Researcher Spotlight: Alexandre Vinaud Hirayama, MD
Fred Hutchinson Cancer Research Center
Chimeric antigen receptor (CAR) T cell therapy is a type
of immunotherapy that genetically modifies a patient’s
immune cells to recognize and kill tumor cells. “CAR T cell therapy has shown promise in the treatment of B-cell lymphomas, which led to the approval by the U.S. Food and Drug Administration of CAR T cell products targeting a protein on the surface of lymphoma cells
called CD19,” says Dr. Hirayama. “The lymphoma tumor microenvironment — the cellular environment in which the tumor exists — might be an important and yet remarkably understudied factor governing CAR T cell therapy efficacy.”
Dr. Hirayama’s LRF research project seeks to identify factors in the tumor microenvironment that impact CD19 CAR T cell therapy’s efficacy for large B-cell lymphoma. He strives to determine the minimum number of target CD19 molecules required on the surface of lymphoma cells for efficient killing by CAR T cells and explore the
tumor microenvironment’s cellular composition and how interactions between immune, stromal, and tumor cells affect response to CAR T cell therapy.
Dr. Hirayama is an Immunotherapy Physician Scholar at Fred Hutchinson Cancer Research Center in Seattle. He received his MD at the University of Brasília and completed his residency and fellowship at the University of Sao Paulo School of Medicine in Brazil. He joined Dr. Cameron Turtle’s laboratory at Fred Hutchinson, where he conducts studies looking at long-term outcomes of CD19 CAR T cell therapy for B-cell malignancies, which resulted in two first-author papers.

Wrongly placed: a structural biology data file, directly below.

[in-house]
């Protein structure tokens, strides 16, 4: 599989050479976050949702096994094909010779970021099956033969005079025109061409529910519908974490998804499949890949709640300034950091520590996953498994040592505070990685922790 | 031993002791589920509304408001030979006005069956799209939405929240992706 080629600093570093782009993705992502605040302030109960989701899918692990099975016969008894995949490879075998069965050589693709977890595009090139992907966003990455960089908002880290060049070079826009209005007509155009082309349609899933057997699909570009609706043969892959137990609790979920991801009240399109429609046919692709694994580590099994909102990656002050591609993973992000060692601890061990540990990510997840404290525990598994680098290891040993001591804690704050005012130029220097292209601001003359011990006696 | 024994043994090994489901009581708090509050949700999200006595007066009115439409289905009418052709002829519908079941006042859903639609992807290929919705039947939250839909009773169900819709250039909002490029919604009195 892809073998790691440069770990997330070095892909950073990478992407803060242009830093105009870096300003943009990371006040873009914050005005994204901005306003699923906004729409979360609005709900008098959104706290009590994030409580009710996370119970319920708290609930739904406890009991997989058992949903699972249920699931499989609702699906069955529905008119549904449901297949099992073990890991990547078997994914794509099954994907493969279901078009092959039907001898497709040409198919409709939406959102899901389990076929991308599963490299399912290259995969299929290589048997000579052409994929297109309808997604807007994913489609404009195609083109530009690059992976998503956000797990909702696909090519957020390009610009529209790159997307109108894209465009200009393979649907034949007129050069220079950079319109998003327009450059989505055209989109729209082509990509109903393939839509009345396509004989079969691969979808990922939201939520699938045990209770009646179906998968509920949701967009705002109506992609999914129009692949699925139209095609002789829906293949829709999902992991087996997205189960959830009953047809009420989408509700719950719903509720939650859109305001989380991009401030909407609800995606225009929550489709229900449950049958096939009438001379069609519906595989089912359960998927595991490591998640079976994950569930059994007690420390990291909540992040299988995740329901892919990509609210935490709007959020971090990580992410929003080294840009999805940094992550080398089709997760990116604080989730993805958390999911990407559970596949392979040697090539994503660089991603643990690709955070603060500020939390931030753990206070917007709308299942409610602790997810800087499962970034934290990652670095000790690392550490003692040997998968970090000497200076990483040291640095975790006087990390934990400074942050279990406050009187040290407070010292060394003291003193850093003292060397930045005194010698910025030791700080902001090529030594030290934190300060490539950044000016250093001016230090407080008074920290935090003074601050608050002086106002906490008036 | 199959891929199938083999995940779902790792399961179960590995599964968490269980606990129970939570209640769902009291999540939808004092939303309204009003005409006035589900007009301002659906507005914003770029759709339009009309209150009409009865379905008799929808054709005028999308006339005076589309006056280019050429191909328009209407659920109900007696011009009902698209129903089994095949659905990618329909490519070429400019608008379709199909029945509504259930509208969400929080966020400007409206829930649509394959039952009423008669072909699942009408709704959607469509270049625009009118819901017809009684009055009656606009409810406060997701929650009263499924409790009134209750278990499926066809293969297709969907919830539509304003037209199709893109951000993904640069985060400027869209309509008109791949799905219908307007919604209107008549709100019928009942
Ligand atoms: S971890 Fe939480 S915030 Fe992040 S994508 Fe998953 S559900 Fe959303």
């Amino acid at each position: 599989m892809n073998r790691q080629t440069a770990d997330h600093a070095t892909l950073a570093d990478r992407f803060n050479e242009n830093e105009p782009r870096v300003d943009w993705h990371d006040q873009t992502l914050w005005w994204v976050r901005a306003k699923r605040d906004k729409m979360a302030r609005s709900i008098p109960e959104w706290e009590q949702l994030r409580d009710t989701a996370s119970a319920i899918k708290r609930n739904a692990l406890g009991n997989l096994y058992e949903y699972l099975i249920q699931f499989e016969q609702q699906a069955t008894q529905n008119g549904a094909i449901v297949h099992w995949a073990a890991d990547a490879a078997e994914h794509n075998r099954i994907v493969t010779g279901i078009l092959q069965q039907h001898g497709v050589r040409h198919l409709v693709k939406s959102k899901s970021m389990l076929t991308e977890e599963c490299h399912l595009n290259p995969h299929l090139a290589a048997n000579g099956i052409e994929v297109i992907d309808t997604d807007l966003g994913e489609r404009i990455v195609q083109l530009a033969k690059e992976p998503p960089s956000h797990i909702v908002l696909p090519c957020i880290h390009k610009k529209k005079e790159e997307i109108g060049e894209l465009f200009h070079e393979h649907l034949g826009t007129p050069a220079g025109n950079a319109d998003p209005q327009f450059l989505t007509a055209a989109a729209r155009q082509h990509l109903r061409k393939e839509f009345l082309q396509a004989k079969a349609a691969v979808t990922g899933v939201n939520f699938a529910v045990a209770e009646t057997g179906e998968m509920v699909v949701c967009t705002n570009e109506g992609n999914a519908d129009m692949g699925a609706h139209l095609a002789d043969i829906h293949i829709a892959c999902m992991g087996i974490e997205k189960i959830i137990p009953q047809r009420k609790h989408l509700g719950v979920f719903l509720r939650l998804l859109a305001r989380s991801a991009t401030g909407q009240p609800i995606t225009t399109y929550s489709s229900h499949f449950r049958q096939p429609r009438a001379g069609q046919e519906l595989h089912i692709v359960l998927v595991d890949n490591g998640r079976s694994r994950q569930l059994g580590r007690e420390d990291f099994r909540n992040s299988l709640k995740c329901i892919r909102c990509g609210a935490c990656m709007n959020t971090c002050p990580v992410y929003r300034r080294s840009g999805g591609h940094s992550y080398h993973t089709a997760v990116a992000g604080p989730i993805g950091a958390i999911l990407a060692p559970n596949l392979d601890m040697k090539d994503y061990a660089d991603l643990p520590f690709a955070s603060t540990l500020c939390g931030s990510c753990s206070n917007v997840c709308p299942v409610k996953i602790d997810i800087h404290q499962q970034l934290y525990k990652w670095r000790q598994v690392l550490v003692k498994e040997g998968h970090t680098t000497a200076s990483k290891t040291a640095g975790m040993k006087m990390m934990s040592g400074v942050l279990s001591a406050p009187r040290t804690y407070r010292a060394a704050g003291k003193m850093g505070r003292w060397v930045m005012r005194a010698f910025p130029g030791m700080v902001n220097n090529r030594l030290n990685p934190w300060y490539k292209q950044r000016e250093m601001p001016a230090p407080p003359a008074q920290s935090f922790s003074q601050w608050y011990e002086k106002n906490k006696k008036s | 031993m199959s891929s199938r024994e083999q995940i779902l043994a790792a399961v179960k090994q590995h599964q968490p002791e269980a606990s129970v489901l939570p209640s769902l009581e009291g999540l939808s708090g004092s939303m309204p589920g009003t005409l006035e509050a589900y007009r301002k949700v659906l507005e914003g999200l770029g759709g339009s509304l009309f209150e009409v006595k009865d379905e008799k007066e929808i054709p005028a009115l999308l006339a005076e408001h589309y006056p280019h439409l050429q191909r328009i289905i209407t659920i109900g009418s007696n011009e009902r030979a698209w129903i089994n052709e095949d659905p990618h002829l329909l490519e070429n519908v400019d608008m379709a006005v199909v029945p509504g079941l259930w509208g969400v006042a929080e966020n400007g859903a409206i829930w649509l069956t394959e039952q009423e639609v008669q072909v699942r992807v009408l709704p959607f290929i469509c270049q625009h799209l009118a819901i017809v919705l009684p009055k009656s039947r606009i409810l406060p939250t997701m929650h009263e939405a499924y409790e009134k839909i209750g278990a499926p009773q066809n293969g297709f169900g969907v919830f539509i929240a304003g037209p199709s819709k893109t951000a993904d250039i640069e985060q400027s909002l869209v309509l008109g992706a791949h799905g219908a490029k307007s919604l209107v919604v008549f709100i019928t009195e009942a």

Over the next decade, Dr. Hirayama hopes to become a principal investigator conducting CAR T cell clinical trials using data generated from his LRF research project. “I realized that research is one of the best ways to make meaningful contributions to a large portion of patients suffering from a given disease,” he says. “I thank my mentor, Dr. Cameron Turtle, who inspires me to adopt and commit myself to the highest standards in conducting science in pursuit of helping patients.” Dr. Hirayama’s research project is part of LRF’s Health Equity Initiative devoted to addressing barriers in access to care and research in lymphoma.